b. Eatonville, GA, 1899 or 1900?–d. 1977
Walter Ellison is best known for intimately scaled works that reveal the private lives and shared experiences of African Americans who moved to northern cities from the rural South during the Great Migration between World War I and II. Born in Eatonton, Georgia, Ellison—according to census and draft records—was a farm hand when he and his family came to Chicago in the early 1920s. He attended classes at the School of the Art Institute of Chicago (SAIC) and at Hull House. We don’t know who Ellison studied with, but given the similarities in style and satiric approach, it is likely that Ellison was a follower of Adrian Troy, a painter and printmaker with outspoken leftist sympathies. Ellison was employed on the Illinois Art Project of the WPA and was a founding member of the South Side Community Art Center, with a number of younger black artists, including Margaret Burroughs, Eldzier Cortor, Gordon Parks, Charles Sebree, and Charles White. By the early 1940s, Ellison’s artistic career seems to have come to a halt; he died in Chicago in 1977.
Old Policy Wheel, 1936, shows the cavernous basement of an illegal (but politically protected and syndicate-operated) Policy “station,” or numbers parlor. With the Depression raging and black unemployment at nearly 50 percent, Policy was not only an obsession, it was also one of the leading engines of jobs and economic production in Chicago’s teeming black neighborhood known as Bronzeville. As described at length by Horace Cayton and St. Clair Drake in their captivating 1945 study of Chicago’s black citizens, Black Metropolis, there were some 500 policy stations in the neighborhood: one on almost every block and more numerous than churches. At its height in the late 1930s, Policy employed more than five thousand people, “with a weekly payroll of over $25,000, and an annual gross turnover of at least $18,000,000.” An observer interviewed by Drake and Cayton described a scene that might have been illustrated by Ellison:
The station is located in the basement at an apartment building. On entering the station, you notice, to the right, a pressing shop. Along the walls are three troughlike racks with signs reading A.M., P.M., and M.N. These are the receptacles for the drawings for morning, afternoon, and midnight. These troughs have a section for every wheel for which the station writes. There are small blackboards on each side of the wall where lucky or hot numbers are placed. Each week, or every two or three days, as the case may be, advertisements of all the important wheels are placed in a conspicuous place. On a table is a large scrapbook with drawings pasted in for months past. These drawings are for reference and are often used by patrons in determining their daily plays. In the rear end of the station, behind a barred cage resembling a teller’s window, the writers are stationed. A tailor’s sign camouflages the entire station—the only sign in evidence on the outside of the building.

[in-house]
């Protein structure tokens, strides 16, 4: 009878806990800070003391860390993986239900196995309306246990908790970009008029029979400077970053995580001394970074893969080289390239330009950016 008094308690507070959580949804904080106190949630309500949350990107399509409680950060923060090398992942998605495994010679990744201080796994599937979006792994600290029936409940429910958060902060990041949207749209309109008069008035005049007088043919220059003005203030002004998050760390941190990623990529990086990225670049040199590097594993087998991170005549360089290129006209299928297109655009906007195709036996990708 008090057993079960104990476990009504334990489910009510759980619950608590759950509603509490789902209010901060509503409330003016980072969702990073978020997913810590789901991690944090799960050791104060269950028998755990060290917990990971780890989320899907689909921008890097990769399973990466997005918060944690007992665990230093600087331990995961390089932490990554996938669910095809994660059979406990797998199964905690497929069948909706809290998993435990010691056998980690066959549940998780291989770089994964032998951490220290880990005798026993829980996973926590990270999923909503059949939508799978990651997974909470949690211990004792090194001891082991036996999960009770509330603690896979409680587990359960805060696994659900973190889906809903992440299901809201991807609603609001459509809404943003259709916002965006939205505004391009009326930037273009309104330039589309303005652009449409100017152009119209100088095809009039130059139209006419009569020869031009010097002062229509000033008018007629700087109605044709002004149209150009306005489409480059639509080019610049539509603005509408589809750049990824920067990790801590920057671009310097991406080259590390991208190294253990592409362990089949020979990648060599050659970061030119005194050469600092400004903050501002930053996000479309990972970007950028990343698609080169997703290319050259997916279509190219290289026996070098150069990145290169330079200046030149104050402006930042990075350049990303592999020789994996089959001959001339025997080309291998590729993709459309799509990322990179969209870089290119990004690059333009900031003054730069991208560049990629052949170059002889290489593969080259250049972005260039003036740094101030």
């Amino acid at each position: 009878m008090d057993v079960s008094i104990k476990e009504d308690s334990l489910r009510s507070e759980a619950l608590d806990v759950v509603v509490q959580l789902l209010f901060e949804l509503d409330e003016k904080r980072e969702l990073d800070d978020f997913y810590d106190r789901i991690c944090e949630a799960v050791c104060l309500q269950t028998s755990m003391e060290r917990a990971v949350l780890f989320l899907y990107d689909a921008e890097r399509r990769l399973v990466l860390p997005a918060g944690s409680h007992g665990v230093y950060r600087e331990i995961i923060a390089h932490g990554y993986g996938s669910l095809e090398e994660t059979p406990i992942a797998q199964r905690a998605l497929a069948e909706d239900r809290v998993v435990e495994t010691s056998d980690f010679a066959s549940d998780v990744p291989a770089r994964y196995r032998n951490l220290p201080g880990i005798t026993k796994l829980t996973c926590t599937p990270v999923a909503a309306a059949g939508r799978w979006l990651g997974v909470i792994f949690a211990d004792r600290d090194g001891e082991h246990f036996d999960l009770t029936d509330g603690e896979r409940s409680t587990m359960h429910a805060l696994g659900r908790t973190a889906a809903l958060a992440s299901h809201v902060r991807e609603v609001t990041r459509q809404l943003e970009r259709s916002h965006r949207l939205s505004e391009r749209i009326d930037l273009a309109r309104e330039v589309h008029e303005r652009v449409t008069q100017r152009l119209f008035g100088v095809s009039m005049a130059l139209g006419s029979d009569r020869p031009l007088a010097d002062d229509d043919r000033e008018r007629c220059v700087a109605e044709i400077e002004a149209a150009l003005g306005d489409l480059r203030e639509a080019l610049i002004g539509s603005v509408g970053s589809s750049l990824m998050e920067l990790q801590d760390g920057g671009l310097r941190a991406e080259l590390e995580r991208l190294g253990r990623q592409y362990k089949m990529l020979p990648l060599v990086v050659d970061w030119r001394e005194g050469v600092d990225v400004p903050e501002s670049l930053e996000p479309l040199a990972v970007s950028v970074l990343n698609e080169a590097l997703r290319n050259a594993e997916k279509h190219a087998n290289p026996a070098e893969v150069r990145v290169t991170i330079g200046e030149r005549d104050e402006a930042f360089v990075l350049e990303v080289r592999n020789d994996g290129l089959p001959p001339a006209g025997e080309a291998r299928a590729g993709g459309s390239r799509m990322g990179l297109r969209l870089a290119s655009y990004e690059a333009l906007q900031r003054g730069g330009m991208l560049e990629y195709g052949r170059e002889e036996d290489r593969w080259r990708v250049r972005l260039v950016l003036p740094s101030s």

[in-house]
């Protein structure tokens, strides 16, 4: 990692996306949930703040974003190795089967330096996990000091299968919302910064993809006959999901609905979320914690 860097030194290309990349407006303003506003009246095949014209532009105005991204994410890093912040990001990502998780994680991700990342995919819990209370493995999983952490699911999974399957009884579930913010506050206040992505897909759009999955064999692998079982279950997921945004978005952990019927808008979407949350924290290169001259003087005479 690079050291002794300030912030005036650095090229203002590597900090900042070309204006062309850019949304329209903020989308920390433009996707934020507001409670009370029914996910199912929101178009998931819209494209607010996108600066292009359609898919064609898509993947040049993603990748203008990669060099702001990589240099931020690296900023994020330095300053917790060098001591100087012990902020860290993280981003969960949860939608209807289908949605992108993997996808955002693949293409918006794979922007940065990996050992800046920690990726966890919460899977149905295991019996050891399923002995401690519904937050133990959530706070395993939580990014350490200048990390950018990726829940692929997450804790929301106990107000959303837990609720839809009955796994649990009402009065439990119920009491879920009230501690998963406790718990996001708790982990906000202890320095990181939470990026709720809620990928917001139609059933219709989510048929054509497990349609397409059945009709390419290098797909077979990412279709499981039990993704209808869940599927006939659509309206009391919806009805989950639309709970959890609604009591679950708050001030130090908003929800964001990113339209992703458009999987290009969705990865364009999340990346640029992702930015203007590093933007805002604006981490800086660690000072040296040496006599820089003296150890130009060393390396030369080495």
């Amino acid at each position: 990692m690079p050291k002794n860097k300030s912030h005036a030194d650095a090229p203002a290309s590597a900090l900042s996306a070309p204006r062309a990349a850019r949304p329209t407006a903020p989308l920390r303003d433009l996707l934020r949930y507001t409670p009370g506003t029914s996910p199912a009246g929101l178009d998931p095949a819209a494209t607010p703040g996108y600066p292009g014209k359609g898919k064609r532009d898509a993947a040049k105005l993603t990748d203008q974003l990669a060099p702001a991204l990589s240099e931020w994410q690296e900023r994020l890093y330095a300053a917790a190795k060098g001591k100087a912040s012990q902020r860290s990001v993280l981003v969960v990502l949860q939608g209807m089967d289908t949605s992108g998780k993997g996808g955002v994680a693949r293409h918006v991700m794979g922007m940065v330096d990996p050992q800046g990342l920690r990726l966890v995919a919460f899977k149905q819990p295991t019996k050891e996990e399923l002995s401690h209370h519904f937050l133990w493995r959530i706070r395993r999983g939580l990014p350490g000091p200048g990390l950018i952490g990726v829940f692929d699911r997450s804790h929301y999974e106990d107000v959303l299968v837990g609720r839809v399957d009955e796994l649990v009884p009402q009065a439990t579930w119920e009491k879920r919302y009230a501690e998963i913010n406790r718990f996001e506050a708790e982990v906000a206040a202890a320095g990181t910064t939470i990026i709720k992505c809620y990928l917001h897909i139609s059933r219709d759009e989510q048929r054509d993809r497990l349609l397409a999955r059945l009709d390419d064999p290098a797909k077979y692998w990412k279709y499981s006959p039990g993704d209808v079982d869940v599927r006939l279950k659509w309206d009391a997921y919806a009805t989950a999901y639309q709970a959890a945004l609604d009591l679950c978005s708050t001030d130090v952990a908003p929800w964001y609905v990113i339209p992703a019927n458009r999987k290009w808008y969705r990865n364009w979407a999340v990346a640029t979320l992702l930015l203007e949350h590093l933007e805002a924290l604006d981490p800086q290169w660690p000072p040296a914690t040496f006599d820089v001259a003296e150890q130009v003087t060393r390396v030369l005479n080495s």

From a raised vantage point, as if the artist were standing on one of the long tables that people have used to deposit their scarves and topcoats—or from a window at sidewalk level—Ellison overlooks a scene of well-dressed patrons placing bets and waiting for one of the three daily drawings. At rear are the “walking writers” (those who took orders and money to the stations for clients who could not appear themselves). The tables and floor are littered with the brightly colored and discarded losing “plays.” The only human presence near the PAY-HITS window is a woman entering one of the utilitarian bathrooms at rear. Ellison’s depiction of this ordinarily cloaked scene is inventively handled, with a maximum of clarity and directness. The riot of colors of the patrons’ clothing and liveliness of incident is contrasted against the dreary and undecorated, subterranean space, painted in a ghastly blue-green hue. It suggests a will to enjoy and create despite the Depression and systemic racism that socially segregated blacks in the U.S. before World War II, even in northern cities.
The Art Institute of Chicago owns two, equally extraordinary examples of Ellison's work: Train Station, 1935, and The Sunny South, a monotype from 1939. Despite the small number of surviving works and the frustrating lack of information about his career, Walter Ellison can be considered one of the most sensitive and shrewd observers of black life in Chicago.
Barnwell, Andrea D. “Walter Ellison.” In Museum Studies 24, no. 2, African Americans in Art: Selections from the Art Institute of Chicago, pp. 193–94. Chicago: Art Institute of Chicago, 1999. http://www.artic.edu/museumstudies/ms242/portfolio5.shtml.
Drake, St. Clair, and Horace R. Cayton. Black Metropolis: A Study of Negro Life in a Northern City. Chicago and London: University of Chicago Press, 1945/1993 edition.
Koehnline Museum of Art. Convergence: Jewish and African American Artists in Depression-era Chicago. Des Plaines, IL: Oakton Community College, 2008.
Locke, Alain. The Negro in Art: A Pictorial Record of the Negro Artist and of the Negro Theme in Art. Washington, DC: Associates in Negro Folk Education, 1940; and New York: Hacker Art Books, 1940.
Schulman, Daniel. “Walter Ellison.” In Chicago Modern, 1893–1945: Pursuit of the New, edited by Elizabeth Kennedy, p. 109. Chicago: Terra Museum of American Art, 2004.